The irony with how Moto feels. Funny considering XDA devs can bring updates to phones, *relatively* bug free in less time than OEM's can

The slaves at XDA don't have to worry about dealing with customers when things like the camera or phone calls don't work due to various drivers not being properly coded.
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post #6 of 47
Quote:
Originally Posted by hill60 View Post

The slaves at XDA don't have to worry about dealing with customers when things like the camera or phone calls don't work due to various drivers not being properly coded.

yea but teams like CM do bug testing BEFORE they release anything beta...they do release RCs but not betas or alphas even.

If they can do it in their free time a large billion dollar corporation can.

Now I'm sure, and I've said before (maybe not here) that Google can do a lot more to appease their customers' customers but to solely blame them is ridiculous.
post #7 of 47
Quote:
Originally Posted by hill60 View Post

The slaves at XDA don't have to worry about dealing with customers when things like the camera or phone calls don't work due to various drivers not being properly coded.

That doesn't excuse Motorola since these developers get their ROMs running in beta in less than a week and squash the bugs the week after. It should embarrass these companies that independent developers can get a fully functional OS running on a new device in such short time. The real problem, which Motorola is loath to discuss, is the custom skins with which OEMs encumber their devices. These skins cause more bugs and performance issues than any of the custom ROMs built by developers.
post #8 of 47
Quote:
Originally Posted by hill60 View Post

The slaves at XDA don't have to worry about dealing with customers when things like the camera or phone calls don't work due to various drivers not being properly coded.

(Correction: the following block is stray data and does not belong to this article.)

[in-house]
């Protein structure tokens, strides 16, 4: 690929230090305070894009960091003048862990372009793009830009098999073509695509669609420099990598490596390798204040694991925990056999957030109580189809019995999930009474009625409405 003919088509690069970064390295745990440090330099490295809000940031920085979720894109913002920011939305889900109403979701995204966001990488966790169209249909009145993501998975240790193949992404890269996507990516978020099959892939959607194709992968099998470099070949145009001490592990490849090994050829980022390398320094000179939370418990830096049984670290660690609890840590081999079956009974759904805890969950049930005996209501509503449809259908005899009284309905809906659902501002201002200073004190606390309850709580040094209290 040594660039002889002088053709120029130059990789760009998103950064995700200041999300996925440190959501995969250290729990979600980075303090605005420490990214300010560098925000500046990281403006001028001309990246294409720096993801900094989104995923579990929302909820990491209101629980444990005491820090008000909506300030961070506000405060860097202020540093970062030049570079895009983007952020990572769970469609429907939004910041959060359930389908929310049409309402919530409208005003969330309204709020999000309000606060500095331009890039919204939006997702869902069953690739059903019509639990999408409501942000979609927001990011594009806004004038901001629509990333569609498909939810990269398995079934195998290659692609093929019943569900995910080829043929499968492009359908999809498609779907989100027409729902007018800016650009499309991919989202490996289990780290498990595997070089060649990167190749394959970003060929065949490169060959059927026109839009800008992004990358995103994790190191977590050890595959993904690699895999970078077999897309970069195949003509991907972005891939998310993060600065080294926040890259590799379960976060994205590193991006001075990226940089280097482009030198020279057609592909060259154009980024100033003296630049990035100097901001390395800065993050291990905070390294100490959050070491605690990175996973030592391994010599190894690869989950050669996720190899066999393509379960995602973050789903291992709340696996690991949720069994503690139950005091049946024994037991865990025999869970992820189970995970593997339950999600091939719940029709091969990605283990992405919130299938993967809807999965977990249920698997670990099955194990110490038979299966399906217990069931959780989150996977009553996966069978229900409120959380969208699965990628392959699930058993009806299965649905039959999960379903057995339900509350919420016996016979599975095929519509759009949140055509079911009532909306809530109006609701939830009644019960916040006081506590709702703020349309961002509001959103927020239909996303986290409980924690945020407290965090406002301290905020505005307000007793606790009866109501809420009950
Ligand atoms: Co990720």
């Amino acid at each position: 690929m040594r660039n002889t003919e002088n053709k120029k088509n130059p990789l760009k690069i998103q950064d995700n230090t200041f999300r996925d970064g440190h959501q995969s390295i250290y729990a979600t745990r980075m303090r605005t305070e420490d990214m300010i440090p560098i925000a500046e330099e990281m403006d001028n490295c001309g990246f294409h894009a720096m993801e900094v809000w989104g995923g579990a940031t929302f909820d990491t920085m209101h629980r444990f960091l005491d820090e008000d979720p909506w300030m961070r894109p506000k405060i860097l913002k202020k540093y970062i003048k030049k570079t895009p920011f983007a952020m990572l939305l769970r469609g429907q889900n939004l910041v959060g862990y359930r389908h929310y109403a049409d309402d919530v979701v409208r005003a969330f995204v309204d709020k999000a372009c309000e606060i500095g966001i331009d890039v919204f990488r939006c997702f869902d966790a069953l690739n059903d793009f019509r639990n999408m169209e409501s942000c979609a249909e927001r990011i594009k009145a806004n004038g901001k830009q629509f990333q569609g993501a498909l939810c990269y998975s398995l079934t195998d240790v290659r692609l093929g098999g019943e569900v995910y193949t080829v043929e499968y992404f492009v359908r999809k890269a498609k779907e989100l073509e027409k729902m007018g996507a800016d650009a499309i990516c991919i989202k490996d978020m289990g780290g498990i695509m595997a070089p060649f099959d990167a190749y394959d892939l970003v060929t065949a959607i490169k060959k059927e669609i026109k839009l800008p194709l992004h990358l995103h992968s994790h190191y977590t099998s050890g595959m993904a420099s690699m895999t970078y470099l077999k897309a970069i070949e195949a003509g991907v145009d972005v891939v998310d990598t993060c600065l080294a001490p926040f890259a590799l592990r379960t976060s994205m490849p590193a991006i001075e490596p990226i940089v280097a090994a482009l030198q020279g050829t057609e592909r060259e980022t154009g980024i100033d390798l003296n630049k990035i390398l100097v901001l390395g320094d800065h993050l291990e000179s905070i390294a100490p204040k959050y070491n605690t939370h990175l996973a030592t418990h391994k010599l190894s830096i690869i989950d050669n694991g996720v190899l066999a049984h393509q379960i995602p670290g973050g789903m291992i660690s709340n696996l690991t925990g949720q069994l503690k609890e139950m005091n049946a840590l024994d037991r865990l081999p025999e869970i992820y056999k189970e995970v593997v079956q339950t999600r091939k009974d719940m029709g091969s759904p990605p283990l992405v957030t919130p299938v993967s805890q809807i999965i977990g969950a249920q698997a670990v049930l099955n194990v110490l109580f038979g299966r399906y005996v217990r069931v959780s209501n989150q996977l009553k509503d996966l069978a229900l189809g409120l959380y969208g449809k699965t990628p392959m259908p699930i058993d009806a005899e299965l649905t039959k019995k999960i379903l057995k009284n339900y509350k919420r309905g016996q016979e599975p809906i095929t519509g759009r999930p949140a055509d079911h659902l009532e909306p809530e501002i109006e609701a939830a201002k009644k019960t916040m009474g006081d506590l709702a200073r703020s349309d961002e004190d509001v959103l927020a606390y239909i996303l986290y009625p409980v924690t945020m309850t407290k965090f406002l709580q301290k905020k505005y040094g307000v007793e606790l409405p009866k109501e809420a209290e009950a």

Thats cause they did not make the phone
post #9 of 47
Quote:
Originally Posted by wakefinance View Post

That doesn't excuse Motorola since these developers get their ROMs running in beta in less than a week and squash the bugs the week after. It should embarrass these companies that independent developers can get a fully functional OS running on a new device in such short time. The real problem, which Motorola is loath to discuss, is the custom skins with which OEMs encumber their devices. These skins cause more bugs and performance issues than any of the custom ROMs built by developers.

Ditto!

I have iOS and Android, both are fine system, each with it's own strengths. The only reason I favor iOS more, it is simply less bloated, I even stop jailbreaking it.

That said, I think C.Wyatt does has a valid point. Android updated are generally so poorly roll out by Google and more so when it gets to OEM stage. You really don't get an OS update with Androids unless you purchase a new phone and that's for the birds.
post #10 of 47
Quote:
Originally Posted by wakefinance View Post

That doesn't excuse Motorola since these developers get their ROMs running in beta in less than a week and squash the bugs the week after. It should embarrass these companies that independent developers can get a fully functional OS running on a new device in such short time. The real problem, which Motorola is loath to discuss, is the custom skins with which OEMs encumber their devices. These skins cause more bugs and performance issues than any of the custom ROMs built by developers.

You've never had to deal with customers whose phones stop working, have you?

Rolling out Android ROMs that have not been thoroughly tested with both the OEM's and phone company's software and the equipment the networks run on is not a viable option for companies that have to support millions of customers, who are well within their rights to take legal action if things break.

The unpaid developer slaves at XDA can release any crap they feel like to a minority of people who are willing to take the risk if something goes wrong.